The DLSHCC Outreach Committee, headed by Mrs Jeanette Preston-Whyte, immediately started a 'Baby Hamper Drive' at the College, asking for donations from the students, parents and community - and were delighted by the generosity shown! 2 large deliveries were sent to Dcn Barbara Morrison to distribute to the grateful mothers.  "The response from De La Salle Holy Cross College was overwhelming and I am very grateful for their wonderful contributions towards achieving our goals.  We hope to achieve 1,500 babies covered in love by the end of the year." said Barbara.


Valentine's Day - Care Boxes
Sandwich-making for World Hunger Day
We follow a policy in which we reach out to the needy whether they be children, elderly or destitute adults or animals. We believe in giving of our time as well as in kind where needed.
On a weekly basis pupils have visited either the children’s section of Mother Teresa Home or Hotel Hope. On these visits the pupils help feed the babies at Mother Teresa or play with the toddlers, giving them the much needed individual attention. At Hotel Hope, the pupils play with the older children or help with the babies.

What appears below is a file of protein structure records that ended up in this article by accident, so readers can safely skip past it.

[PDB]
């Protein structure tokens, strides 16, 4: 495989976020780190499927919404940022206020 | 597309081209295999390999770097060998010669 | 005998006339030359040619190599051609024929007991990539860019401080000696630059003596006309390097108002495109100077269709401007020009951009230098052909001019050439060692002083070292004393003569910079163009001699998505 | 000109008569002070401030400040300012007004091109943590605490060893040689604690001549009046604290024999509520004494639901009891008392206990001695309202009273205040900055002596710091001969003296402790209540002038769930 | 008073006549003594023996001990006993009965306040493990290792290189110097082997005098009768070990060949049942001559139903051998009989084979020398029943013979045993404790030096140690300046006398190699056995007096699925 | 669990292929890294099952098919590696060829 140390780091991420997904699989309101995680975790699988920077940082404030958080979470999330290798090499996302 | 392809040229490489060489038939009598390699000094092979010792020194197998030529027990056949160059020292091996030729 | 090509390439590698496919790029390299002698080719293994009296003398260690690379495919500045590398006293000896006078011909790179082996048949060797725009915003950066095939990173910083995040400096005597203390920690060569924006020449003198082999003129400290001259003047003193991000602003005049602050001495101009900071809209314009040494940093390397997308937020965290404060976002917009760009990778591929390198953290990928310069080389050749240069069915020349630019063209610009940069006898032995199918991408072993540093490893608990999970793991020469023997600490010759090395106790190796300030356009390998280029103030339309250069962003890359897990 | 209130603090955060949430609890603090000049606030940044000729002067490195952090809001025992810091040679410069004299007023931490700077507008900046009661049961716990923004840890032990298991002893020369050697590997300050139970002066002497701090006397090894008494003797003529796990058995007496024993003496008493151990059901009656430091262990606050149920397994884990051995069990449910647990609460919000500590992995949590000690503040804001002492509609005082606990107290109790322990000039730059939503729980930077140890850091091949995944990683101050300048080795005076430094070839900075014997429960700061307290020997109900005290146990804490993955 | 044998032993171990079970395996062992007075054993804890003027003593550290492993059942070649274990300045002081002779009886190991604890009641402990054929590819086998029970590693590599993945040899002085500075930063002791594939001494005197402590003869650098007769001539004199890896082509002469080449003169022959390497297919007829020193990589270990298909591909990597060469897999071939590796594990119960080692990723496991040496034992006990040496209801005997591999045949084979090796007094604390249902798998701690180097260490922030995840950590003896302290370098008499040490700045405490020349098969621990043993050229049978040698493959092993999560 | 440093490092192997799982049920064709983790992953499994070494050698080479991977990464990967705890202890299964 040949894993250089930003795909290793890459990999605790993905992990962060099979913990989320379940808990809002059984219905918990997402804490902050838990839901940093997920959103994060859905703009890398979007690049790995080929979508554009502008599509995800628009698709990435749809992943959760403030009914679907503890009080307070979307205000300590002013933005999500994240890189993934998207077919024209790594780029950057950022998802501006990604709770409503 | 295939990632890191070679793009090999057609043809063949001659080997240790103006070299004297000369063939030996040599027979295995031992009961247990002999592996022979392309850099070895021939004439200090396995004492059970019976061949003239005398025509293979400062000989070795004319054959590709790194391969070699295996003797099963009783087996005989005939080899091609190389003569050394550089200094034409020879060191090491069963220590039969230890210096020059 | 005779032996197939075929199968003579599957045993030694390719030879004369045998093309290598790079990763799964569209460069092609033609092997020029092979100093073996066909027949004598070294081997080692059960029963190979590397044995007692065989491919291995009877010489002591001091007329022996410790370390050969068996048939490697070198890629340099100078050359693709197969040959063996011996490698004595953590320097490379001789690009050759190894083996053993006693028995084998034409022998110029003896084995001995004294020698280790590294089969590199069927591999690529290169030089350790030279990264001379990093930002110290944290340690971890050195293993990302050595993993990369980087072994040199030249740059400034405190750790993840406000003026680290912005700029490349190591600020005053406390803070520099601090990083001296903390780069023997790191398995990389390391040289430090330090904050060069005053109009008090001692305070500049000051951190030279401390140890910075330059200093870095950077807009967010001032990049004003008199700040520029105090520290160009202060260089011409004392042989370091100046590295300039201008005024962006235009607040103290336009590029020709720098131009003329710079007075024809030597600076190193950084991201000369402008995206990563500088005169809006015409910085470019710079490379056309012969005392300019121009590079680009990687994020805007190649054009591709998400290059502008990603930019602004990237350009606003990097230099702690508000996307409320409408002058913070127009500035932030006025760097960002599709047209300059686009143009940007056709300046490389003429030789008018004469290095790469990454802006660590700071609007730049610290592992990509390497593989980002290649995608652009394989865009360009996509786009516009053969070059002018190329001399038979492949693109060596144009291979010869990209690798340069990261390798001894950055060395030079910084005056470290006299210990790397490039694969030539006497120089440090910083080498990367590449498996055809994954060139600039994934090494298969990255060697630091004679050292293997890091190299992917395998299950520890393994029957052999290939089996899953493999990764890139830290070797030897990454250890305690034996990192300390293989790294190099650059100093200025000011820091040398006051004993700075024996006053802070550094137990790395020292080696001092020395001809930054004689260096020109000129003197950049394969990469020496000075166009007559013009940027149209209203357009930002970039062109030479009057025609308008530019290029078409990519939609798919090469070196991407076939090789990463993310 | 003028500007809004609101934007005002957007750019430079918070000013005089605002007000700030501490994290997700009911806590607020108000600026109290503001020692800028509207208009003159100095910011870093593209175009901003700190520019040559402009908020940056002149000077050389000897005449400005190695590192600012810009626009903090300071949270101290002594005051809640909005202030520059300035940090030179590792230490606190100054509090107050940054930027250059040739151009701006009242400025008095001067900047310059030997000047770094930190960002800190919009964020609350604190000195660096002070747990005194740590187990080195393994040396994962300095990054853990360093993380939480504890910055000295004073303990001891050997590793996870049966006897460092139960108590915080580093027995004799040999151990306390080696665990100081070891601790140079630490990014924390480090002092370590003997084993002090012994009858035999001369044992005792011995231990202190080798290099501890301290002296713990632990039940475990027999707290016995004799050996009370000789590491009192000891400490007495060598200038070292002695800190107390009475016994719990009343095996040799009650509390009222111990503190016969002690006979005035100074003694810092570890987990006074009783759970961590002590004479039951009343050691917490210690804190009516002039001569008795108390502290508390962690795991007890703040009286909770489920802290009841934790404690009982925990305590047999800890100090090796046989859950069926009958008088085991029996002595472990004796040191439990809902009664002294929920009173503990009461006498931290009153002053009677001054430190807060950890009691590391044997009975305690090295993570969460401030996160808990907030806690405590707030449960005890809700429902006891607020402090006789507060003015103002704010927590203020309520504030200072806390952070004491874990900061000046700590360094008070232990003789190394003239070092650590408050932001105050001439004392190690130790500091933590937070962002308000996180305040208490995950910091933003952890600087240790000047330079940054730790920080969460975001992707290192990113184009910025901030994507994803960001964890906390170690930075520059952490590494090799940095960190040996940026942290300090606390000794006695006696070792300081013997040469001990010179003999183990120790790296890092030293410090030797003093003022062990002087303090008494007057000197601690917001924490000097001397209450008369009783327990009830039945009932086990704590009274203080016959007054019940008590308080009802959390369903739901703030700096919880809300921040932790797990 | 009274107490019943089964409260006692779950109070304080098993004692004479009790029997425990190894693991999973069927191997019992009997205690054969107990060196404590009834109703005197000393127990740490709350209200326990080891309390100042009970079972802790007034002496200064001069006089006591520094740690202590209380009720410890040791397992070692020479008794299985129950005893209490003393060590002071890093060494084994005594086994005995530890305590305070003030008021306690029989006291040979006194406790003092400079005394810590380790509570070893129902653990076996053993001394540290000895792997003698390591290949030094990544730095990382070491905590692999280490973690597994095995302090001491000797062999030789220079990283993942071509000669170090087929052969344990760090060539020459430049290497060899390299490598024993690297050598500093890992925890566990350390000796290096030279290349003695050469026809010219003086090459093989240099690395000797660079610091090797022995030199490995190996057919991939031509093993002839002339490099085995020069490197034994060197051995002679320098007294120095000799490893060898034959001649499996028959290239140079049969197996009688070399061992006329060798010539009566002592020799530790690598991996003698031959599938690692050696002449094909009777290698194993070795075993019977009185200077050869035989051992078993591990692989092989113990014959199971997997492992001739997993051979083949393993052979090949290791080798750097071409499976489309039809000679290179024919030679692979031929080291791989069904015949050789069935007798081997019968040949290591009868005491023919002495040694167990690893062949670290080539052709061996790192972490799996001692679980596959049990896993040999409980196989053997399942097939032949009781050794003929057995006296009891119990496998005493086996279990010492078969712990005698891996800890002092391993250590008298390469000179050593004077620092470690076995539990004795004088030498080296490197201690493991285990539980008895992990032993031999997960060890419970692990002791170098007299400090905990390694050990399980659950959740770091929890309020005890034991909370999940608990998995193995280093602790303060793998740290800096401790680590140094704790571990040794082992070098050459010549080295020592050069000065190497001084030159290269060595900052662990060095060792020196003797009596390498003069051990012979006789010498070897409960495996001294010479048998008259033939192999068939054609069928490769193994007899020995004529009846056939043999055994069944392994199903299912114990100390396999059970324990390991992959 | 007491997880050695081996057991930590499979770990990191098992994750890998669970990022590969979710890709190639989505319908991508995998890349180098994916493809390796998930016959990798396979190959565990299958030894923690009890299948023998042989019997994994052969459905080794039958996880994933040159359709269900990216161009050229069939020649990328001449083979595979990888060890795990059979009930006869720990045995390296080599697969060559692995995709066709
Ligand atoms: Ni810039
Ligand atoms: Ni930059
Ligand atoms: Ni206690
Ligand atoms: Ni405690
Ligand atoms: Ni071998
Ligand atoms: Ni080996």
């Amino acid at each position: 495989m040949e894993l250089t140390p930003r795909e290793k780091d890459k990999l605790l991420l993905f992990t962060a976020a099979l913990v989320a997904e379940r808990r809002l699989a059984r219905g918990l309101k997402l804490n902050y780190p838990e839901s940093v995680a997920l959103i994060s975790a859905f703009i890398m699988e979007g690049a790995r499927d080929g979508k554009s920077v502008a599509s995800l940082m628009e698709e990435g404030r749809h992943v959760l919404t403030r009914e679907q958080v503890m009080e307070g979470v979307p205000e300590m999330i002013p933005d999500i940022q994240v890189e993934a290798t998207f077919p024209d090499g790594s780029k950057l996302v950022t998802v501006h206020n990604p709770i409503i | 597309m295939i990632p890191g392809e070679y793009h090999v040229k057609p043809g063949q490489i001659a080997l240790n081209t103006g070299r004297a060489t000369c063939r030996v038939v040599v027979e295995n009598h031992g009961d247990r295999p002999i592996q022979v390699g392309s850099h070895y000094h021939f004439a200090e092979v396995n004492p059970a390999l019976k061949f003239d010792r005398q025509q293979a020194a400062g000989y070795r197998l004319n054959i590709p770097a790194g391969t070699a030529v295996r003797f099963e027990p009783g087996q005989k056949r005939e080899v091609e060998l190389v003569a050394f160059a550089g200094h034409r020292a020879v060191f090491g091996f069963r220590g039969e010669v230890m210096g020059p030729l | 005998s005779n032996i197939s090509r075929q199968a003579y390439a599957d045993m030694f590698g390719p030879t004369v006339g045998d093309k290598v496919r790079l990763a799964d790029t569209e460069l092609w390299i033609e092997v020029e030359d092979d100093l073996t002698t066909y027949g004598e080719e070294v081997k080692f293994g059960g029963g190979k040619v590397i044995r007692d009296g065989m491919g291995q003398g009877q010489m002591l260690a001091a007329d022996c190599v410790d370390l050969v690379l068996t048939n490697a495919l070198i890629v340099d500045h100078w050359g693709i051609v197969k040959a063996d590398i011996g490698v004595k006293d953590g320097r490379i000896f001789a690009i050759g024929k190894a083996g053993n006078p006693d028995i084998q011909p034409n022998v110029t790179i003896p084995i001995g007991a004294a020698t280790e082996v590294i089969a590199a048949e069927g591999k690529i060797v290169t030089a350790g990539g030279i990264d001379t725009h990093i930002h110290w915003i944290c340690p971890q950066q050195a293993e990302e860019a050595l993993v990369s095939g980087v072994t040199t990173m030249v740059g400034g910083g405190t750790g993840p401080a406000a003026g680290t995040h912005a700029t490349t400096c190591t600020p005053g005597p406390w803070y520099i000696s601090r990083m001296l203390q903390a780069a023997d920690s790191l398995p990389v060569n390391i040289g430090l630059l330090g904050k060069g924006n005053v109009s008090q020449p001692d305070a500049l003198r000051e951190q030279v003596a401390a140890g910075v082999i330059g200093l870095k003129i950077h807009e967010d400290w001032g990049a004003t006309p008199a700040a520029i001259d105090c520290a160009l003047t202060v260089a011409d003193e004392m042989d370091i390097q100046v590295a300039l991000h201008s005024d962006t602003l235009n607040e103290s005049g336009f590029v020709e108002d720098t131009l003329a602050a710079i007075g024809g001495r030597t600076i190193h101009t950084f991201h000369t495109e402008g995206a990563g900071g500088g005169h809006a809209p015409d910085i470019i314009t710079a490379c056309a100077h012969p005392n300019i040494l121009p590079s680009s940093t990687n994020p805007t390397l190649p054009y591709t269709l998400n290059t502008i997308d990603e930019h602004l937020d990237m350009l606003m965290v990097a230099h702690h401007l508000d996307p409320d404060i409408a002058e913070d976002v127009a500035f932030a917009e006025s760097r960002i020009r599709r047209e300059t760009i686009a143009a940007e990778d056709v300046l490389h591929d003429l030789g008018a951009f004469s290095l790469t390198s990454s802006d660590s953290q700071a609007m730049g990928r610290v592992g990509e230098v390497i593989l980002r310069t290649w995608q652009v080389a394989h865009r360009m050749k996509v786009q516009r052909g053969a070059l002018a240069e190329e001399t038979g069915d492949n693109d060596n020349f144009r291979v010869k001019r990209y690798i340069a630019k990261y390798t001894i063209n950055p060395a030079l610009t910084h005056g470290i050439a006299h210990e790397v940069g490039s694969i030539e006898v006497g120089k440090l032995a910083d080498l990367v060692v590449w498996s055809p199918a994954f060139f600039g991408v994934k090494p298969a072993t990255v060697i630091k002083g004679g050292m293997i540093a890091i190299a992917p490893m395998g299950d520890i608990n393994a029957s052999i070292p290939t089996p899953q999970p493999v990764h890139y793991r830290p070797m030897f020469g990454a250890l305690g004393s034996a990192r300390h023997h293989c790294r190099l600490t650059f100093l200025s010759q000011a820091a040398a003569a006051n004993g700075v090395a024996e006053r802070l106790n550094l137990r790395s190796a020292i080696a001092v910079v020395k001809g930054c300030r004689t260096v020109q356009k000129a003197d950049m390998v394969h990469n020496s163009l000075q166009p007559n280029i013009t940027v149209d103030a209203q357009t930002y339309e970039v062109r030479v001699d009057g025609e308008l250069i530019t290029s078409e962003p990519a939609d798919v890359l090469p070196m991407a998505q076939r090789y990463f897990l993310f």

In previous years the learners iced and delivered cup cakes to Old Age Homes and Childrens Homes on Valentine's Day. This year they responded to an appeal that a number of NGOs had made, to help with the supply of basic toiletries. The High School pupils donated toothpaste, toothbrushes, soap and facecloths to pack into gift parcels called 'DLSHCC Care Boxes' in their Grade Intergrated Groups (GIG) on 13 February.  The 'Care Boxes' were delivered to the Immaculata Shelter for the Homeless, Woodside Sanctuary for the Mentally and Physically Handicapped, Khakhibos Jabulani Boys’ Home, the Greenside Eventide Home for the Elderly and the St. Dominics soup kitchen on Valentine's Day.